2. Methods and Model

2.1. DPD Simulations

Groot and Warren [3,9] proposed the DPD method for polymeric systems. A DPD polymer is modeled as soft-core particles (segments) connected by springs. In the DPD model, the soft-core potential represents a collection of monomers, and the dynamics of the soft-core segments are solved. In this study, we considered melts of M polymers with monodisperse chain length (N segments). In this study, we focused on the monodisperse chain length that is characterized by the Weisenberg number. For the polymers with polydisperse chain length, the spot for high shear rate is expected to be unclear because the short chains will quickly relax and will not be oriented. Research on this type of polymers is currently in progress.
In the DPD [1,2,3] method, the time evolution of the velocity, v i , of the ith segment is governed by the following equation of motion:
m d v i d t = j i F i , j ,
where m denotes the mass of a segment of the homopolymer, F i , j is the force from the jth segment acting on the ith segment. Here, v i is also given by the time-derivative of the position, r i : d r i / d t = v i ,. The force is given by the sum of the non-bonded conservative force, F i , j C ; dissipative force, F i , j D ; random force, F i , j R ; and bonded force: F i , j B ; F i , j = F i , j C + F i , j D + F i , j R + F i , j B .
The non-bonded conservative force is a soft repulsive force, and it is represented by:
F i , j C ( r i , j ) = { a i , j ( 1 r i , j r c ) r ^ i , j for r < r c 0 for r r c ,
where a i , j and r c are the force constant and cutoff distance, respectively; r i , j = | r i r j | ; and r ^ i , j = ( r i r j ) / r i , j . Generally, the dissipative and random forces are given by
F i , j D ( r i , j ) = γ ( 1 r i , j r c ) 2 ( r ^ i , j v i , j ) r ^ i , j ,
F i , j R ( r i , j ) = σ θ i , j ( 1 r i , j r c ) r ^ i , j ,
where v i , j = v i v j , and Δ t is the time step. The randomly fluctuating variables, θ i , j , obey Gaussian statistics, where θ i , j ( t ) = 0 and θ i , j ( t ) θ k , l ( t ) = ( δ i , k δ j , l + δ i , l δ j , k ) δ ( t t ) . The noise amplitude, σ, is related to the dissipation factor, γ, as follows:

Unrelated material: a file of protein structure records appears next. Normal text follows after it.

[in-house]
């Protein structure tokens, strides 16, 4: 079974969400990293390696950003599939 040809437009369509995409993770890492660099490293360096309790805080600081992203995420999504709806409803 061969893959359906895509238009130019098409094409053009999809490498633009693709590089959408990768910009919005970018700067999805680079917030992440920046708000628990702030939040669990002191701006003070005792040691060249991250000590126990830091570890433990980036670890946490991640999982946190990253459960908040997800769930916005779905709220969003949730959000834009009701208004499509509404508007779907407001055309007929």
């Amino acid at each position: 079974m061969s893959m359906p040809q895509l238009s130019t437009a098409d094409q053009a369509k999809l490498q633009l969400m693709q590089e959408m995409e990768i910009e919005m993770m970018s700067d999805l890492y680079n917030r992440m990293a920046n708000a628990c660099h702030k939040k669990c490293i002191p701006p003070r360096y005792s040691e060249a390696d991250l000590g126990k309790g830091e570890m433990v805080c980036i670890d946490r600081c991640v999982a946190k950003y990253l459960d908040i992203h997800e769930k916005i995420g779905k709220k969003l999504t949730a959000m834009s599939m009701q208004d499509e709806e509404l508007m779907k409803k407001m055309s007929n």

σ 2 = 2 γ k B T ,
where k B and T denote the Boltzmann constant and temperature, respectively. The canonical ensemble in Equation (5) was confirmed by Espanõl and Warren to be satisfactorily represented by the DPD model [2]. Thus, σ is called the DPD thermostat parameter. The force in a harmonic spring connecting two bonded segments in a polymer chain [3,9] can be described by
F i , j B ( r i , j ) = K ( r i , j r 0 ) r ^ i , j ,
where K and r 0 are the spring constant and equilibrium bond length, respectively. In this study, we used the reduced units of mass (m), length (rc), energy (kBT), and time (τ), i.e., m = 1 , r c = 1 , k B T = 1 , and τ = r c m / k B T , respectively, and the time step was set to Δ t = 0.01 . In the present paper, we used the Large-scale Atomic/Molecular Massively Parallel Simulator (LAMMPS) [49] for all of the simulations.
We examined two types of DPD polymer with different bond springs. The first type of DPD polymer has “soft” bonds, whereas the second type has “rigid” bonds. Table 1 lists the DPD parameters used for these two types of polymer. In the original work of Groot and Warren [3,9], the soft bond corresponds to the optimized DPD parameters. Since then, the soft bond has been widely employed in DPD simulations [10,11,12,13,14,15] to study the morphology of block copolymer materials. The rigid bond has been used to reduce bond crossings [50,51,52,53,54,55,56,57,58]. For efficient reduction of the bond crossings, segmental repulsive potential models have been widely studied [52,53,54,55,56,57,58]. Note that the segmental repulsive potential is not taken into account in this work because our focus is the steady states of polymer melts under a rapid shear flow, where the polymer chains are highly oriented to the flow direction.

2.2. Two-Dimensional Scattering Patterns

The scattering intensity I ( q ) is a function of the density field ρ ( R ( i , j , k ) ) in the observed system, where R ( i , j , k ) is the position of the grid point ( i , j , k ) , which is the index of a three-dimensional (3D) regular mesh grid. We can obtain ρ ( R ( i , j , k ) ) from the position vector, r ( n )   (where n = 1 , , M N ), which denotes the position of the nth segment of the polymer. Using   ρ ( R ( i , j , k ) ) , I ( q ) can be calculated as follows: